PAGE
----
P.S. his site only shows a little bit of what he (they) have.

finallyME
04-26-2011, 02:07 PM
So, the green anorak in Tiera del Fuego episode is not the ECWCS jacket. It is not military issue. Sorry for my earlier post. I hadn't seen the new episode. In a lot of the first season episodes, he wore the ECWCS jacket. I don't know what kind of jacket he was wearing. I was trying to see if it was gortex or canvas.

hunter63
04-26-2011, 07:06 PM
Dave wore a ECWCS in the very first episode called "Shipwrecked":
http://dsc.discovery.com/videos/dual-survival-shipwrecked/

Definitely a different jacket in this episode.
http://dsc.discovery.com/videos/dual-survival-season-2-episode-3-videos/

Rick
04-26-2011, 08:35 PM
Why don't you just email him and ask him?

http://www.thepathfinderschoolllc.com/#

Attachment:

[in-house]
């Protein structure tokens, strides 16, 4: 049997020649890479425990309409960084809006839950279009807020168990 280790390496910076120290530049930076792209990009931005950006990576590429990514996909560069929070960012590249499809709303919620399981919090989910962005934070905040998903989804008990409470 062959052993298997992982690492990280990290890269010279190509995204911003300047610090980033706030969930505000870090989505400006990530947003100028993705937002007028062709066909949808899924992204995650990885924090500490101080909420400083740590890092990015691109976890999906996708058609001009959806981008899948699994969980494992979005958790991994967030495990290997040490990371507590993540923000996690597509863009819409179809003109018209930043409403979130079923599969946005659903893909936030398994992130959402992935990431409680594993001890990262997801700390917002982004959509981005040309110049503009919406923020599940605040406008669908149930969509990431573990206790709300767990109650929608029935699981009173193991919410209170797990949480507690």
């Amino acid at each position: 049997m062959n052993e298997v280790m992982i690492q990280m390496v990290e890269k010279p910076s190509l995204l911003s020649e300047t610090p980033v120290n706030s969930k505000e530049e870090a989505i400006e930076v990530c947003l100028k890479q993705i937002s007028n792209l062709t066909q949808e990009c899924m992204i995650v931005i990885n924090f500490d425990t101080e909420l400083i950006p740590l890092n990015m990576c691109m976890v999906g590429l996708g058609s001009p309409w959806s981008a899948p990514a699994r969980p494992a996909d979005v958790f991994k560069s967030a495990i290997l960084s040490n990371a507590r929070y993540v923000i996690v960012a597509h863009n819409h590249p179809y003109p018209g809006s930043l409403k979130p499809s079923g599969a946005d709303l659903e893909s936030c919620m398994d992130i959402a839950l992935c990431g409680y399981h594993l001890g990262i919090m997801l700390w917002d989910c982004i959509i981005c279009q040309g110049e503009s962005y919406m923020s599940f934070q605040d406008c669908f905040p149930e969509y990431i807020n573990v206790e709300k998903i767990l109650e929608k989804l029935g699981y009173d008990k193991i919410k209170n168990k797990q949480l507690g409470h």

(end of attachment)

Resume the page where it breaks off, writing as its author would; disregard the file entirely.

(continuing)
Scroll to the bottom and punch EMAIL ME.

1stimestar
04-27-2011, 03:21 AM
Anoraks do not open in front. They are pull overs. This design keeps wind from coming through zippers and can be put on with frozen fingers/hands.

http://cloud9doula.files.wordpress.com/2011/02/jans-flamingos-2.jpg?w=420&h=562

hunter63
04-30-2011, 06:53 PM
Ya know, that took a while to sink in, pull overs don't have zippers to freeze up....Duh,...... you are right.
It's funny that a basic truth can be so simple until you deal with it.
Thanks for bring that up.

Rick
04-30-2011, 07:55 PM
So, what kind of anorak are you wearing?

crashdive123
04-30-2011, 08:28 PM
The kind without a zipper.

hunter63
04-30-2011, 08:31 PM
LOL, almost needed one today.......wish it would warm up........